Creating Critical Distance

Updated: November 3, 2015

Wikipedia, the critical distance for an animal is the distance a human or an aggressor animal has to approach in order to trigger a defensive attack of the first animal. The concept was introduced by Swiss zoologist Heini Hediger in 1954, along with other space boundaries for an animal, such as flight distance, etc. Edward T. Hall, the cultural anthropologist, reasoned that, with very few exceptions, flight distance and critical distance have been eliminated in human reactions, and thus proceeded to determine modified criteria for space boundaries in human interactions.

Critical distance is “smaller” than the “flight distance”, thus your reaction timing becomes more acute and critical for survival or self-defense. Basically once you have been encroached on too closely, you have no real time for flight and you must fight! This timing must remain acute, keeping the potential or attack to as little time as possible. The longer the encounter, the more likely you are to experience distress and become prone to anxiety and aggression. Either way you will lose your energy rapidly due to chemical reactions within the mind and body. I relate this to your basic human behavior. This is why when you train for defense, you must build in rapid response and short violent burst of defensive solutions.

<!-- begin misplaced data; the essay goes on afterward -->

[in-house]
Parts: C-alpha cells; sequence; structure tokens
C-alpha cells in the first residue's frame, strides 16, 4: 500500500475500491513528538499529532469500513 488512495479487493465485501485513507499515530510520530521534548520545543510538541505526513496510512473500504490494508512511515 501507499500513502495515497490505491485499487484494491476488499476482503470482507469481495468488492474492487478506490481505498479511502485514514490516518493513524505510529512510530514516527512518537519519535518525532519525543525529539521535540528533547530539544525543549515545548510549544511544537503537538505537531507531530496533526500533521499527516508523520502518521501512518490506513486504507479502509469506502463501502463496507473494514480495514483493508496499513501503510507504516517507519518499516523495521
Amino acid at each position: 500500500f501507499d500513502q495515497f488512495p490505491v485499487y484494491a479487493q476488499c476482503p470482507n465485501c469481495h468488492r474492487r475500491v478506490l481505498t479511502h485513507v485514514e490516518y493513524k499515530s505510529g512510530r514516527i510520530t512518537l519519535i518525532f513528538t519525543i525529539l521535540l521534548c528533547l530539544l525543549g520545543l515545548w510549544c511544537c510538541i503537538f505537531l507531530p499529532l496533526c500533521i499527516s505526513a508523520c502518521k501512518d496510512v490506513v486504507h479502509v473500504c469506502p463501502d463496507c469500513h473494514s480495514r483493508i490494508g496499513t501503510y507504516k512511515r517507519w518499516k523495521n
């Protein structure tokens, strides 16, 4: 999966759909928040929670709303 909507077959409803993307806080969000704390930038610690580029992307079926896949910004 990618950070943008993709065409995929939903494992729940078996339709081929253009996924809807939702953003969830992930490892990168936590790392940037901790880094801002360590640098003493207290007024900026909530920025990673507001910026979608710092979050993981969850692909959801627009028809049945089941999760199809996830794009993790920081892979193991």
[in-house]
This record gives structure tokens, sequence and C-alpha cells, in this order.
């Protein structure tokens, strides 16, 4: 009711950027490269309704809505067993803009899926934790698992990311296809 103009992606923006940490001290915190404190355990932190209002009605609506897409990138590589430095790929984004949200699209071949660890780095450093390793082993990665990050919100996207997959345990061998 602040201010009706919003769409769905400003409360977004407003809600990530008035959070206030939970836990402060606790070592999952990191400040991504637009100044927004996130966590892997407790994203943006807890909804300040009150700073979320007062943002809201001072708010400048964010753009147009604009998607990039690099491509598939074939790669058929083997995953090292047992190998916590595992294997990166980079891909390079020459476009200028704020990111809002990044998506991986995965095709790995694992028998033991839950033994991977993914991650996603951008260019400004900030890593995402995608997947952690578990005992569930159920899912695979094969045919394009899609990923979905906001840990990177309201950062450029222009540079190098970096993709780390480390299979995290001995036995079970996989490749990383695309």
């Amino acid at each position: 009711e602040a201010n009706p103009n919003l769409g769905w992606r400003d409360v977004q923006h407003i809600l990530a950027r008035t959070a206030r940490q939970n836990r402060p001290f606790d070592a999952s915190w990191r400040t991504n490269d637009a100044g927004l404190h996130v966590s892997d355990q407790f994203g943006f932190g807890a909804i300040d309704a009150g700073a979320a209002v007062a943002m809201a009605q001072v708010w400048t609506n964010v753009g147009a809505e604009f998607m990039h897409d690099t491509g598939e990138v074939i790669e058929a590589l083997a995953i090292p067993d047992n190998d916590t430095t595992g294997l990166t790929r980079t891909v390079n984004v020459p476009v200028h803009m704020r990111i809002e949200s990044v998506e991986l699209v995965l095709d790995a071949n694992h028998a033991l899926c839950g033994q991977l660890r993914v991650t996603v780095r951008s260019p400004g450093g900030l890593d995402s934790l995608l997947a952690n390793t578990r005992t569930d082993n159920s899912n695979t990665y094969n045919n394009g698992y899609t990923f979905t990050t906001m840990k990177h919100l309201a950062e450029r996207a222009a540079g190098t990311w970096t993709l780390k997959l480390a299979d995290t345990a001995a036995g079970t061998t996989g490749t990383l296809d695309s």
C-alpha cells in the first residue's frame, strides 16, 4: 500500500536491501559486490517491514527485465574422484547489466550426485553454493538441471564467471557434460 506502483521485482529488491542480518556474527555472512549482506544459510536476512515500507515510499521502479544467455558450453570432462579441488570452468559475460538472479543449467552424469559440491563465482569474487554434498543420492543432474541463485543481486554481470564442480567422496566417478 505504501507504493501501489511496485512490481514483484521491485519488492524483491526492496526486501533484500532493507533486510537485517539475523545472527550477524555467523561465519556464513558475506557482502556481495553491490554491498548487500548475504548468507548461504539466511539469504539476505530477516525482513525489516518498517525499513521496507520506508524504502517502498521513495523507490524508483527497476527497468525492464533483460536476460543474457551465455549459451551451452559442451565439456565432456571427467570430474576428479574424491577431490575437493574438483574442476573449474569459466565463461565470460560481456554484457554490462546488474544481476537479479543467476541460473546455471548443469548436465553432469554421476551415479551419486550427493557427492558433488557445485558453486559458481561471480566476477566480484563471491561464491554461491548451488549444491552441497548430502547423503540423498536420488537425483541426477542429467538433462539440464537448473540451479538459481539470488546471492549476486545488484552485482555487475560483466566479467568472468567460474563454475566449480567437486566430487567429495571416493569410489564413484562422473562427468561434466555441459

If you become alerted to a threatening situation, you should make moves to evade or escape, by crossing the street, walking into a store or between cars or simply run away, if you are in fear. De-escalate  while there is still time to react. This is referred to as an escape distance.

Once you have failed to respond to the escape distance you will enter an initiation distance, I call this the critical distance. Flight has been reduced and fight is the new scenario. At this point it is all about survival, staying alive. Ok, so now you are within arms reach of your attacker. What to do?

Before initial contact can be made:

-Step outside or just beyond their reach, causing them to have to take a step or close the gap to get to you.

-You can also take advantage of the environmental situation, by stepping between two cars in a parking lot or somewhere you can place an object between you and your attacker. This has to be a fast step, preferably a boxers “push-slide”. This push-slide foot work can be practices in every direction. You balance is essential to creating distance to fight of flight. The initial move must be fast without losing your balance.

-You could also step out at an angle creating a misstep by your attacker, while he attempts to play catch up, typically causing him to step across or cross his own feet, in doing so either causing him to widen his stance (low center of gravity) or feet too close together (high center of gravity), either case giving you more defensive options based on your training. Once your attacker is off balance, you have more ability to escape or attack.